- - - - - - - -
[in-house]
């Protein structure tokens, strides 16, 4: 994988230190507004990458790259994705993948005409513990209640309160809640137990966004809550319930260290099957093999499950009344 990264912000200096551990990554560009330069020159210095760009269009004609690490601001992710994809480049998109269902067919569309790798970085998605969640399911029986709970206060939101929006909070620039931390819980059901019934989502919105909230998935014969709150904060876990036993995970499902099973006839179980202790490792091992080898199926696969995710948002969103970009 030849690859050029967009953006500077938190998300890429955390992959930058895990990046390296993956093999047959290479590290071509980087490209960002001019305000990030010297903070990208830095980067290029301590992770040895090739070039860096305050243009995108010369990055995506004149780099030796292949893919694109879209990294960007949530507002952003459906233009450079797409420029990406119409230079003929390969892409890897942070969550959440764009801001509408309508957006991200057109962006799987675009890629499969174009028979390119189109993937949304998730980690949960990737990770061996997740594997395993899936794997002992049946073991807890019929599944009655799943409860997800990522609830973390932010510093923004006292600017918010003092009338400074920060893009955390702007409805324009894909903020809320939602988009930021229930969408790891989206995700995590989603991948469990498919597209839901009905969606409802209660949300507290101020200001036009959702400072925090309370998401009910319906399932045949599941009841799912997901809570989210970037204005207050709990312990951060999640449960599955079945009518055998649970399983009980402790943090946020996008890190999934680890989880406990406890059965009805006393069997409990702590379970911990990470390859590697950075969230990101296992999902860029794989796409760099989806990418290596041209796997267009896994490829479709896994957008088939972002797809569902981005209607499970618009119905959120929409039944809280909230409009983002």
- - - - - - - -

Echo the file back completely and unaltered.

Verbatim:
[in-house]
């Protein structure tokens, strides 16, 4: 994988230190507004990458790259994705993948005409513990209640309160809640137990966004809550319930260290099957093999499950009344 990264912000200096551990990554560009330069020159210095760009269009004609690490601001992710994809480049998109269902067919569309790798970085998605969640399911029986709970206060939101929006909070620039931390819980059901019934989502919105909230998935014969709150904060876990036993995970499902099973006839179980202790490792091992080898199926696969995710948002969103970009 030849690859050029967009953006500077938190998300890429955390992959930058895990990046390296993956093999047959290479590290071509980087490209960002001019305000990030010297903070990208830095980067290029301590992770040895090739070039860096305050243009995108010369990055995506004149780099030796292949893919694109879209990294960007949530507002952003459906233009450079797409420029990406119409230079003929390969892409890897942070969550959440764009801001509408309508957006991200057109962006799987675009890629499969174009028979390119189109993937949304998730980690949960990737990770061996997740594997395993899936794997002992049946073991807890019929599944009655799943409860997800990522609830973390932010510093923004006292600017918010003092009338400074920060893009955390702007409805324009894909903020809320939602988009930021229930969408790891989206995700995590989603991948469990498919597209839901009905969606409802209660949300507290101020200001036009959702400072925090309370998401009910319906399932045949599941009841799912997901809570989210970037204005207050709990312990951060999640449960599955079945009518055998649970399983009980402790943090946020996008890190999934680890989880406990406890059965009805006393069997409990702590379970911990990470390859590697950075969230990101296992999902860029794989796409760099989806990418290596041209796997267009896994490829479709896994957008088939972002797809569902981005209607499970618009119905959120929409039944809280909230409009983002």